FRANKFORT, Ky. (March 8, 2018) — Public middle and high schools across Kentucky would be required to teach their students about the Holocaust and other internationally-recognized acts of genocide under a bill which has passed the state House.
The legislation is House Bill 128, sponsored by Rep. John Carney, R-Campbellsville, and Rep. Mary Lou Marzian, D-Louisville. It was championed this session by eighth-grade students and their teachers from the private St. Francis of Assisi School in Louisville, many of whom were on the House floor when the bill was passed.
Carney, who chairs the House Education Committee, said that “most school districts are already teaching the Holocaust,” which was the systematic killing of an estimated 6 million Jewish people in the 1930s and 1940s under the direction of the Nazi regime. “Unfortunately, there are some folks in society who are beginning to question it.”
HB 128 will ensure middle and high students in Kentucky are taught a Holocaust curriculum based in fact, he said.
Marzian recognized the students from St. Francis of Assisi School for their work.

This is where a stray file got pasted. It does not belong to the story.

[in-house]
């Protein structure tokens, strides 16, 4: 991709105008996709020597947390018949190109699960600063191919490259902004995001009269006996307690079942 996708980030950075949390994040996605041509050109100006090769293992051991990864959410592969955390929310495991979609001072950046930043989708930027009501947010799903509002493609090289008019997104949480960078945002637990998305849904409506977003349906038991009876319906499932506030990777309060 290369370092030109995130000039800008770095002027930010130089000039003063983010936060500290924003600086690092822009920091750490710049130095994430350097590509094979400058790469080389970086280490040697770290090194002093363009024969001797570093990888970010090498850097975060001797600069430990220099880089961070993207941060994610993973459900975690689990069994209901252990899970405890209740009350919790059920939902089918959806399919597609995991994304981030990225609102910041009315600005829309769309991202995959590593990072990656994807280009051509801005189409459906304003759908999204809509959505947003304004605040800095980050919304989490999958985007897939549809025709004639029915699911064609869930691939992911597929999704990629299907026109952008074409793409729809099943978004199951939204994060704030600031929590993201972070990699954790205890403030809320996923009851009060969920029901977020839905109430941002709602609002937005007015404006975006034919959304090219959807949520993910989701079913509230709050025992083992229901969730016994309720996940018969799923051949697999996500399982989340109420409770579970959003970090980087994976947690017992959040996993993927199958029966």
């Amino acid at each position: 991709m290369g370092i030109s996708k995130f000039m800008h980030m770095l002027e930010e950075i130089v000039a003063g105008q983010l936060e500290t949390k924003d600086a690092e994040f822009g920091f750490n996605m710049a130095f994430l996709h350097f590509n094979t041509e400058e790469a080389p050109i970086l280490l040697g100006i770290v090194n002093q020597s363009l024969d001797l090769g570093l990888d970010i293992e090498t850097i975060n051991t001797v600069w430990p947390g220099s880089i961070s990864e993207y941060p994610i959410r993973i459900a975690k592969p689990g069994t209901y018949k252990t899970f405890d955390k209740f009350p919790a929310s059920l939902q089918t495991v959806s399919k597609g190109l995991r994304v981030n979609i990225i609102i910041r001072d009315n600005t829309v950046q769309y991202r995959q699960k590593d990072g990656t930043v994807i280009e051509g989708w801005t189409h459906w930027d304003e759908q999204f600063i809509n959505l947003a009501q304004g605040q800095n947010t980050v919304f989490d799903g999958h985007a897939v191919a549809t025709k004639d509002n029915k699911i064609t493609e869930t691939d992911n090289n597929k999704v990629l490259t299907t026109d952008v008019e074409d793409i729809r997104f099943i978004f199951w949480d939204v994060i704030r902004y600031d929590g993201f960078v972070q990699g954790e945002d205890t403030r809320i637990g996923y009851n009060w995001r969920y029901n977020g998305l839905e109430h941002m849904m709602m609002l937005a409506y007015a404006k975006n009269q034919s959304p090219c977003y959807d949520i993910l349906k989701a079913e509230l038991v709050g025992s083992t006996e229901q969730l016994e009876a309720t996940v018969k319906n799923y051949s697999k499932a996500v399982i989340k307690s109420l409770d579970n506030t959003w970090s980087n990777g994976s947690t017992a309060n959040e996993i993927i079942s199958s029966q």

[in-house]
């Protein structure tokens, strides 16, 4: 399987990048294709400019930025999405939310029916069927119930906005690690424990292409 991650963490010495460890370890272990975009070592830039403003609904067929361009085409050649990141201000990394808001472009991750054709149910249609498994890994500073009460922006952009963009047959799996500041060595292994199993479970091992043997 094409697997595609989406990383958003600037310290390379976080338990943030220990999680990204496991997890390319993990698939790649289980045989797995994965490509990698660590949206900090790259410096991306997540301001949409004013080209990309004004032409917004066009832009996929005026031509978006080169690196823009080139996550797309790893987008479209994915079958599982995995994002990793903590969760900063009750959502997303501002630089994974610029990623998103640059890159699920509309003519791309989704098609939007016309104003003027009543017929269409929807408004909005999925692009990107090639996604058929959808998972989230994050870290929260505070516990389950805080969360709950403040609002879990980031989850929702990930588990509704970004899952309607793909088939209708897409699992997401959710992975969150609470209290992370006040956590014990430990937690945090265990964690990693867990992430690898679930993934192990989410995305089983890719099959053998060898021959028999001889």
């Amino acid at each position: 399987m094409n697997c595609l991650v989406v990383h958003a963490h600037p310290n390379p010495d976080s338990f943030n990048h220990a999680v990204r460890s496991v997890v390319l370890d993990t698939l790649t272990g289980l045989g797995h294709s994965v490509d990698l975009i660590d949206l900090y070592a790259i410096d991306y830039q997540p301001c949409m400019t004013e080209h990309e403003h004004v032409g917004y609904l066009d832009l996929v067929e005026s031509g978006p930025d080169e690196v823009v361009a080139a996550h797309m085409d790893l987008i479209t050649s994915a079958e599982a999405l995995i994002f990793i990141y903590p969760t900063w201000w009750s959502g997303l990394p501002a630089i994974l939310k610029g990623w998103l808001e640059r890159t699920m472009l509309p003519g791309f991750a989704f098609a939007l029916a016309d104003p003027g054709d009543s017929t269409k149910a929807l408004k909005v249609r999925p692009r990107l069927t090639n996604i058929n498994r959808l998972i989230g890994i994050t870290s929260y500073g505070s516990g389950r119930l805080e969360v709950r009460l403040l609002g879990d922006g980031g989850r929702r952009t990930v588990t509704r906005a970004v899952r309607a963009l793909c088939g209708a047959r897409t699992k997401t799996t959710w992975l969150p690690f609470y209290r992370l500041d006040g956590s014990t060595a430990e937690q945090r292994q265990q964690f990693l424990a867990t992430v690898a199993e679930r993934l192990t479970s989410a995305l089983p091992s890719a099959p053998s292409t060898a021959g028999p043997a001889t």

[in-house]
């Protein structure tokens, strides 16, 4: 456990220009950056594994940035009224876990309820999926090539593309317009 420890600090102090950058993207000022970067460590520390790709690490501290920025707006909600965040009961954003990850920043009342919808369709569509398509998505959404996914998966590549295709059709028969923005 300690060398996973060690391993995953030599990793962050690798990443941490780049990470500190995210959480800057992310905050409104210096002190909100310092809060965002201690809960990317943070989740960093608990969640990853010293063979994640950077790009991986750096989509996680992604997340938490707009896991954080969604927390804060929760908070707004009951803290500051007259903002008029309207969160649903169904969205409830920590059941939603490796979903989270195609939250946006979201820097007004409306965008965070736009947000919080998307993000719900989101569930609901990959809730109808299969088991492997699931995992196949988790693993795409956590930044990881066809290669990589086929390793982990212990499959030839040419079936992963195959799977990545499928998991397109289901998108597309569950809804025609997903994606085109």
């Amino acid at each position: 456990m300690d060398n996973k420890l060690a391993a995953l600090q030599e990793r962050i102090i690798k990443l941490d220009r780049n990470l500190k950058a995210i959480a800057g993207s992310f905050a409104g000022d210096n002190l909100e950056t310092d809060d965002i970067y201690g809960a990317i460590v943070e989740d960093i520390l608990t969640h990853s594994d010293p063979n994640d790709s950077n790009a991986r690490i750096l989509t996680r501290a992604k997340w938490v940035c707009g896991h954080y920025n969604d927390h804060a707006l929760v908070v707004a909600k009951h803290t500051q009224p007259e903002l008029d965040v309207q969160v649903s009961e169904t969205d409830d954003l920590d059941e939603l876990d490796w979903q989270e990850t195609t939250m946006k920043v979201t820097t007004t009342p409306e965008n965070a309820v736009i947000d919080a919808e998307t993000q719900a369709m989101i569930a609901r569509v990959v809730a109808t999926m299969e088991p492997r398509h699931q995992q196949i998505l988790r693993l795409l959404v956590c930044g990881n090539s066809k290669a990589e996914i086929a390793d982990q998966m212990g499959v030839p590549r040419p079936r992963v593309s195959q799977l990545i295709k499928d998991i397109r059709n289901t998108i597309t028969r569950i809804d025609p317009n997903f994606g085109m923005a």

“They have worked so hard on this piece of legislation and have such social justice hearts that it’s been a pleasure,” she said.
Also present on the House floor for the passage of HB 128 was author and Holocaust teacher Fred Gross who survived the Holocaust as a child. HB 128 includes a provision that would cite the legislation the “Ann Klein and Fred Gross Holocaust Education Act” in honor of Gross and Klein, a survivor of Auschwitz and a Holocaust educator who died in 2012.
A few lawmakers said that, while they support the bill, other crimes against humanity should also be recognized.
Rep. Lynn Bechler, R-Marion, who voted for the measure, expressed concern about putting more mandates on public school teachers.
“I believe that everybody should know what happened in the Holocaust, the horrors of the Holocaust. I continue to have problems, however, as the session goes on, that we require more, and more and more from our teachers and our schools,” said Bechler.
HB 128 passed the House by a vote of 94-1. It now goes to the Senate.